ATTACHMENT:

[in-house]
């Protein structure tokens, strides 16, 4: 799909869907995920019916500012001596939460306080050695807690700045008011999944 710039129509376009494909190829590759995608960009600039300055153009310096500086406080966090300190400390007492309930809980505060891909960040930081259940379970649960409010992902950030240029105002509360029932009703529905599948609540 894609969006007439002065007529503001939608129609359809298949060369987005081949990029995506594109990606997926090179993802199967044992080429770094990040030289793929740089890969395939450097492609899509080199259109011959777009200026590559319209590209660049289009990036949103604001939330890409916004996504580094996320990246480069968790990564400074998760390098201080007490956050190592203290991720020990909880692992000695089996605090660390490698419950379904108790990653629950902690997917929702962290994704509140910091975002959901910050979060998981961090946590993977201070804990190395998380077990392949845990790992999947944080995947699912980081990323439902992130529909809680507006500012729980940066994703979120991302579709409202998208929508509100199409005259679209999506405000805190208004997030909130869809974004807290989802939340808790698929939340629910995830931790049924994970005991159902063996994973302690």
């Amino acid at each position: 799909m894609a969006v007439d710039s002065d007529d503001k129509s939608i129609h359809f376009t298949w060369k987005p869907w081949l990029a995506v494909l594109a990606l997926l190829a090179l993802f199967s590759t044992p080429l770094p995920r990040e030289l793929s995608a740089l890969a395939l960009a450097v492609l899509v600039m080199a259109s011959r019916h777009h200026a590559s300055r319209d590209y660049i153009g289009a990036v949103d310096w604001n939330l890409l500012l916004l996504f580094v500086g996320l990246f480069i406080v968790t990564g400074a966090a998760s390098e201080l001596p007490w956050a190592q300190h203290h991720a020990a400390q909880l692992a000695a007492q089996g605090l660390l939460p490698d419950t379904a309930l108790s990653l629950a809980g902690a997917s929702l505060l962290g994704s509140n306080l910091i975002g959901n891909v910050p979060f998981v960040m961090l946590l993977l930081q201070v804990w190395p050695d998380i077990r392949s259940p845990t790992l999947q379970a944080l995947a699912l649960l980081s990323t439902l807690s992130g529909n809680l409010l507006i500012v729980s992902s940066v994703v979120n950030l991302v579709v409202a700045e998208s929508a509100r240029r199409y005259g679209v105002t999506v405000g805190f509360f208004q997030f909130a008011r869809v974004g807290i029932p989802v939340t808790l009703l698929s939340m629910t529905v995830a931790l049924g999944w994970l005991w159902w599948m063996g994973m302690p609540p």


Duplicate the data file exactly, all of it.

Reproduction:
[in-house]
């Protein structure tokens, strides 16, 4: 799909869907995920019916500012001596939460306080050695807690700045008011999944 710039129509376009494909190829590759995608960009600039300055153009310096500086406080966090300190400390007492309930809980505060891909960040930081259940379970649960409010992902950030240029105002509360029932009703529905599948609540 894609969006007439002065007529503001939608129609359809298949060369987005081949990029995506594109990606997926090179993802199967044992080429770094990040030289793929740089890969395939450097492609899509080199259109011959777009200026590559319209590209660049289009990036949103604001939330890409916004996504580094996320990246480069968790990564400074998760390098201080007490956050190592203290991720020990909880692992000695089996605090660390490698419950379904108790990653629950902690997917929702962290994704509140910091975002959901910050979060998981961090946590993977201070804990190395998380077990392949845990790992999947944080995947699912980081990323439902992130529909809680507006500012729980940066994703979120991302579709409202998208929508509100199409005259679209999506405000805190208004997030909130869809974004807290989802939340808790698929939340629910995830931790049924994970005991159902063996994973302690």
């Amino acid at each position: 799909m894609a969006v007439d710039s002065d007529d503001k129509s939608i129609h359809f376009t298949w060369k987005p869907w081949l990029a995506v494909l594109a990606l997926l190829a090179l993802f199967s590759t044992p080429l770094p995920r990040e030289l793929s995608a740089l890969a395939l960009a450097v492609l899509v600039m080199a259109s011959r019916h777009h200026a590559s300055r319209d590209y660049i153009g289009a990036v949103d310096w604001n939330l890409l500012l916004l996504f580094v500086g996320l990246f480069i406080v968790t990564g400074a966090a998760s390098e201080l001596p007490w956050a190592q300190h203290h991720a020990a400390q909880l692992a000695a007492q089996g605090l660390l939460p490698d419950t379904a309930l108790s990653l629950a809980g902690a997917s929702l505060l962290g994704s509140n306080l910091i975002g959901n891909v910050p979060f998981v960040m961090l946590l993977l930081q201070v804990w190395p050695d998380i077990r392949s259940p845990t790992l999947q379970a944080l995947a699912l649960l980081s990323t439902l807690s992130g529909n809680l409010l507006i500012v729980s992902s940066v994703v979120n950030l991302v579709v409202a700045e998208s929508a509100r240029r199409y005259g679209v105002t999506v405000g805190f509360f208004q997030f909130a008011r869809v974004g807290i029932p989802v939340t808790l009703l698929s939340m629910t529905v995830a931790l049924g999944w994970l005991w159902w599948m063996g994973m302690p609540p």